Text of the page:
March of the mumpreneurs

November 24, 2016 23:22

Last month saw the first proclaimed Women's Entrepreneurship Day, so it seems apt to reflect on the Mumpreneurs - the unsung heroines of the 21st century. No longer having to decide between a career or children or as career women who competed to be first in and last out of the local crèche, the Mumpreneurs are there for the kids when they come home from school, never miss a school play or sports day, and work on their own terms in between the school drop-off and pick-up.

These mums have always been successful career women working, for example, for the BBC, law firms, in retail strategy, advertising, art directing for magazines and teaching. Fed up with the daily commute, asking for permission to pick up a sick child at school and missing out on attending their child's teddy-bear picnic, these women decided to go it alone.

I am a career coach, advising adults and students on their next move, whether it be university study, mums going back to work, changing career or going for a promotion. Having spent seven years as teacher, which culminated in becoming assistant head of a comprehensive school in West London, the birth of my baby gave me the impetus to set up my coaching business, Lancer Coaching, for both employees in companies and individuals.

I also deliver leadership training and write books about coaching and education. What I love about my work is the variety it brings and that, in between clients or telephone calls, I can put on a soup, take my daughter to nursery or be at home for a delivery. I wanted to find out what other businesses mums had started, their motivations and how it worked around their lives in practice.

Belinda Lester, mother of two, and founder of Lionshead Law was previously a partner in private practice specialising in employment law. Realising that billing by the minute was unpopular, she came up with an innovative solution – to offer the same service for fixed fees and monthly retainers, removing the nerve-racking financial uncertainty that enlisting legal help so often entails.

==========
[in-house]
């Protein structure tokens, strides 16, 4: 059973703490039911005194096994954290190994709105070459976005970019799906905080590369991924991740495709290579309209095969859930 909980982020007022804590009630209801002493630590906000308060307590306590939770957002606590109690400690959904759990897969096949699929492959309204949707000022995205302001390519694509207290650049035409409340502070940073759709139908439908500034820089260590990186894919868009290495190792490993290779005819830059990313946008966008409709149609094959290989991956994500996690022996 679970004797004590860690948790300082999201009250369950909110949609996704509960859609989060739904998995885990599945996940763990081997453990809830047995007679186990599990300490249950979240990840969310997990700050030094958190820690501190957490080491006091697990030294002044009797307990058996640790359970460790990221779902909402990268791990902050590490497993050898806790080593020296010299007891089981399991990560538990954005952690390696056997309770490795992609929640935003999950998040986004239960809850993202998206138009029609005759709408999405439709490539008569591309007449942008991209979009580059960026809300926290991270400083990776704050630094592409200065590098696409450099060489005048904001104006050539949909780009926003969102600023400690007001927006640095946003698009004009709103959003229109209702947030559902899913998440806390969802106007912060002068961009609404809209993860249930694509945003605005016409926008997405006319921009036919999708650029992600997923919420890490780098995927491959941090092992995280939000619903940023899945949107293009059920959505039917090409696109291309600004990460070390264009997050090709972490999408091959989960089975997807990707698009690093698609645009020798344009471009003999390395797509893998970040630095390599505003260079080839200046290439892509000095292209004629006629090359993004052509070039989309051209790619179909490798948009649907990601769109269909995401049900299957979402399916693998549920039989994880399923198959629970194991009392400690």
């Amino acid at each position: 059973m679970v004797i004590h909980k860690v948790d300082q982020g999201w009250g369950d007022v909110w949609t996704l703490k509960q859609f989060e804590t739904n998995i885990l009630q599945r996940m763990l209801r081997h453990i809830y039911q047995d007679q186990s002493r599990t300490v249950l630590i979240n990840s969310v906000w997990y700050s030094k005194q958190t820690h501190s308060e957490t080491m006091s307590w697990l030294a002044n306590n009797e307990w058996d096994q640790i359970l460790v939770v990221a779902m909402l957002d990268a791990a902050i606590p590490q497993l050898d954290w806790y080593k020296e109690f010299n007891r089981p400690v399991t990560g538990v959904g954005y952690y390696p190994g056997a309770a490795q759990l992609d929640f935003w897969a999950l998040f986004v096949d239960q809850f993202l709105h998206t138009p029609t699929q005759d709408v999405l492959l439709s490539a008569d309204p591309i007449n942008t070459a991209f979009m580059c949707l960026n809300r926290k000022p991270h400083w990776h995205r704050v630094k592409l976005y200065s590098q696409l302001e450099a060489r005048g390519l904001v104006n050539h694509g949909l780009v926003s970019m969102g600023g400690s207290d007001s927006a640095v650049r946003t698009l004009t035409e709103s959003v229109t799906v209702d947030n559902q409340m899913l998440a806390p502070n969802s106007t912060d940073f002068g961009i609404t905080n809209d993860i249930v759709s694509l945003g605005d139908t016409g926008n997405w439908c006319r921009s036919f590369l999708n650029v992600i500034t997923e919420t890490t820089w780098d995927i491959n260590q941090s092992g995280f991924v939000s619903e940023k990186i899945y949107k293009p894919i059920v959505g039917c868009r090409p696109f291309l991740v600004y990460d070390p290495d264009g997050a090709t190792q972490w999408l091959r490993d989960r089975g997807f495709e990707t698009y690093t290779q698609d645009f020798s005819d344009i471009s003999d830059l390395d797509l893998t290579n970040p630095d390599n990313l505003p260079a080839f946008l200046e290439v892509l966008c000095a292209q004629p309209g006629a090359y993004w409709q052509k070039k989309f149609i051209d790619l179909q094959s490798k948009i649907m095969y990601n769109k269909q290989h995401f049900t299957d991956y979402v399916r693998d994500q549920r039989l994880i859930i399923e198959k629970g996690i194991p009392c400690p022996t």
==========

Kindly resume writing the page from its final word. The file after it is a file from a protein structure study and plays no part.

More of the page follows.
Her clients know that they can call her any time ("always here for you" is her company's tag-line) but they might be on speakerphone if she's en route to collect her children. This doesn't make her less professional or less good at her job. This makes her a real and approachable person, just like them.

Jo Goldberg, of Gold Consulting, was a management consultant who was also disillusioned by the cold billing process at her accountancy firm. She decided she wanted to work in a more caring sector and got a job at a Jewish charity. Having learnt many new skills over a five-year period at the charity and realising that her working hours did not suit the school run, she decided she could offer advice about a specialist area - trust fundraising - as a freelancer.

She, along with her associates, train employees in charities and offers strategic advice to help charities maximise their income. She loves the diversity of her role, meeting new clients and forming new relationships through networking and her post as treasurer of the Institute of Fundraising Trusts and Statutory Special Interest Group.

Jo explains that the challenges of her work are the need to be very organised both in your family- and work-life so that you are prepared for those times when you aren't working because your kids are off school.

My journey then led me to Lucy Barnett, who wanted to create a company that would fit around her baby - and so RSVP Lucy was born.

Using her talent as a former magazine art director, she designs bespoke barmitzvah and wedding invitations. Deploring the "white square with silver writing" invitation, she offers a creative, modern alternative.

Leah Warren set up Watling Tutors, an academic tuition agency that combines her teaching and marketing experience. After her first baby, she wanted to avoid her daily commute but also to utilise her skills.

Leah points out that it is the flexibility and scalability of the business that contributes to its success. She can scale down her marketing or rev it up according to what is going on in her life.

Julia Obrart drew on her experience in merchandising for big high street retailers and founded, with her husband,, an online boutique for children aged 0-8.

They launched after the birth of their second child and offer affordable but different clothes to those available on the high street. Julia runs the business and harnesses social media to market her products. She points out that she doesn't have to pay for childcare and she works when she wants.

Finally, I interviewed Zoe Sinclair, who was a producer at the BBC for eight years.

She realised that it would be helpful for parents going back to work to have some kind of support.

She developed the idea into Employees Matter, a company that provides lunch-time top-notch speakers about parenting, stress, work-life balance and caring for the elderly to companies such as banks, law firms and management consultancies.

What is remarkable about these women, is that they are all earning the same or more than what they earned before and they have a real sense of achievement.

The mumpreneurs have redefined career success. It is not how far you can be promoted or how much money you can earn. It is how well you have achieved work-life balance.

November 24, 2016 23:22

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